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The Church and anti-Semitism

Over the centuries, Christians have been responsible for many crimes and evils committed against Jews, from malicious accusations to forced conversions to expulsions and massacres. While the Church has been culpable for some of the violence, instigated by friars, preachers, and church leaders, there is more to the story. 

For example, during the First Crusade, a widespread outbreak of anti-Semitic massacres occurred when mobs in Germany attacked Jewish communities. They were motivated by a fanaticism and a need to finance their journey to the Holy Land. Although the Crusade had been called by the Pope, the attacks on the Jews were condemned by the entire Church hierarchy. Some bishops offered Jews refuge in surrounding cities, while others sheltered them in their own palaces, though not always successfully. Others bought off the marauding crusaders with silver.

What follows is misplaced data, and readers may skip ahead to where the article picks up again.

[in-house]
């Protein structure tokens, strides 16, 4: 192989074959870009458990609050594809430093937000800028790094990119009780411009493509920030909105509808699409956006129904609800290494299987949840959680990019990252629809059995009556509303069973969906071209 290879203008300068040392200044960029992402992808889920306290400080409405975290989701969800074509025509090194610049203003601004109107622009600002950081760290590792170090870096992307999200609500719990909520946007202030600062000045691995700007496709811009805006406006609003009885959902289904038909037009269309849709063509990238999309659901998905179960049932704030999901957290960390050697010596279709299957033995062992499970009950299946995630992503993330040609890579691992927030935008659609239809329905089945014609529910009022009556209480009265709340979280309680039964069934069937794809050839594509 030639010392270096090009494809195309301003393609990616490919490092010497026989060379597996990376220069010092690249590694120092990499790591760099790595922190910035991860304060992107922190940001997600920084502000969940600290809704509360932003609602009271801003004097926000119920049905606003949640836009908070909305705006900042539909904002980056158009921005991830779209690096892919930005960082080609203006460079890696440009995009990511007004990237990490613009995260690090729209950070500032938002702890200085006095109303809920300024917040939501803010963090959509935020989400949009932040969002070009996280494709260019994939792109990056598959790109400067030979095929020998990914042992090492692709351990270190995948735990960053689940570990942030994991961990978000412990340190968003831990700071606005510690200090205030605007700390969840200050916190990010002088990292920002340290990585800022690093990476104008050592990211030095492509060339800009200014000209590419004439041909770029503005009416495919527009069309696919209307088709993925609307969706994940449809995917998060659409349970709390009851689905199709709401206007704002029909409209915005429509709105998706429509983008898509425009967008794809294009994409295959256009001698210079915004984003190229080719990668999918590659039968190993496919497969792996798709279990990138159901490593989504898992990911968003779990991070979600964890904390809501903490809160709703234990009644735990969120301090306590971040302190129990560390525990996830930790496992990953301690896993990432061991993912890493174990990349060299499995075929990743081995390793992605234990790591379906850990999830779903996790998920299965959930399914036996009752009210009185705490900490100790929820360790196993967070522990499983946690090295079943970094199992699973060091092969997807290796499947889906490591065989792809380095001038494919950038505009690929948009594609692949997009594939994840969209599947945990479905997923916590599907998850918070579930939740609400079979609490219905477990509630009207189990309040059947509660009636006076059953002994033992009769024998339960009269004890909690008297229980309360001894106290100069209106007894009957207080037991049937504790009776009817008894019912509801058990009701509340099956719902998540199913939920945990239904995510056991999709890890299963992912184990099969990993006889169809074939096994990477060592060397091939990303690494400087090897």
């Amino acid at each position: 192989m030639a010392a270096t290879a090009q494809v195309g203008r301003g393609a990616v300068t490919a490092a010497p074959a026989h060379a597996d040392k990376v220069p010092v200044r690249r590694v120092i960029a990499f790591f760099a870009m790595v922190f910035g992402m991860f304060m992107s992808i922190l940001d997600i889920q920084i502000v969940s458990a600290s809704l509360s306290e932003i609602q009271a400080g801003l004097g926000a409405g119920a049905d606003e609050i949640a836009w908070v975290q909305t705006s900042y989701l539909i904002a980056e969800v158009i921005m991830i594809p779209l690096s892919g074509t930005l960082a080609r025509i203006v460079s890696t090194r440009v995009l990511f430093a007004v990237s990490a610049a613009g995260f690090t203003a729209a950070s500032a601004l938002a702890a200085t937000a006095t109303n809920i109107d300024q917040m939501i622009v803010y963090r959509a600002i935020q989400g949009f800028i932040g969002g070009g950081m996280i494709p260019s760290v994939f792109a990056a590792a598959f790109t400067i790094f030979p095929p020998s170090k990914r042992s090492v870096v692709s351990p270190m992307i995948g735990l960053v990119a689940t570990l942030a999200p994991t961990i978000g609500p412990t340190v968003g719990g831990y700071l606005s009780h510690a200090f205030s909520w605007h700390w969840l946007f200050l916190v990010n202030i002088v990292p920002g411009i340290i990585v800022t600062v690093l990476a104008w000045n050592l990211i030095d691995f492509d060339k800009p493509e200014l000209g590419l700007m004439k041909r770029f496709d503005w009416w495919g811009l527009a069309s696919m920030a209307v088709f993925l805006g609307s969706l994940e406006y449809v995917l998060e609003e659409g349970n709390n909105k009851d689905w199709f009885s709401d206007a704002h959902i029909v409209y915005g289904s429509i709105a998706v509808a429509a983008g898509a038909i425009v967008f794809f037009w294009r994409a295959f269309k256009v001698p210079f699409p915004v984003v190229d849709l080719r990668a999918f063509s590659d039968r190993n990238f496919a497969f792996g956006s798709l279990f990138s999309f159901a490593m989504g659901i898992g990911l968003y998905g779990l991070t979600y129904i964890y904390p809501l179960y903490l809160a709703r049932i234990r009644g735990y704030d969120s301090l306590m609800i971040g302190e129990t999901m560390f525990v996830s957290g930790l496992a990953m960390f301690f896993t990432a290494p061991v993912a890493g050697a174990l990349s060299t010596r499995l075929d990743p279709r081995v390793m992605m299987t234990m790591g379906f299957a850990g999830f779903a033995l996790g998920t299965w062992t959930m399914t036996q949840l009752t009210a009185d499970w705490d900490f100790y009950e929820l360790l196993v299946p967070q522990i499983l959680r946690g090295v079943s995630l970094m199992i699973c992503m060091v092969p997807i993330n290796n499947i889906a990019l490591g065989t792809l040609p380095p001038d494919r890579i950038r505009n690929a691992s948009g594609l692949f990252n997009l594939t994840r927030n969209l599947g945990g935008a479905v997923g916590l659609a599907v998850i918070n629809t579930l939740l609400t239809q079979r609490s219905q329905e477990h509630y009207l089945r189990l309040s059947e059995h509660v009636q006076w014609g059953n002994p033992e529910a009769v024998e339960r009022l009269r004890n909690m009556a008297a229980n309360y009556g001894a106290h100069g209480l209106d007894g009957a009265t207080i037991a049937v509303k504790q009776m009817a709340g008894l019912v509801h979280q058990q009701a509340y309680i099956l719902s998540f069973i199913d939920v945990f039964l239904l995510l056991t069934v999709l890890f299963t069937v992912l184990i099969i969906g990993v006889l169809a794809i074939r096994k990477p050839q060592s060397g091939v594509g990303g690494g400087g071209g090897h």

After the First Crusade, Popes Gregory X and Benedict XIII declared that Jews were not enemies of Christians and that their lives and property were to be respected. In his preaching during the Second Crusade, Bernard of Clairvaux explicitly condemned the attacks on the Jews during the First Crusade.  

Later, when the Black Death struck Europe, rumors began to circulate that the disease was caused by Jews poisoning the wells of Christians on orders from a Spanish rabbi. Once again, violence against ...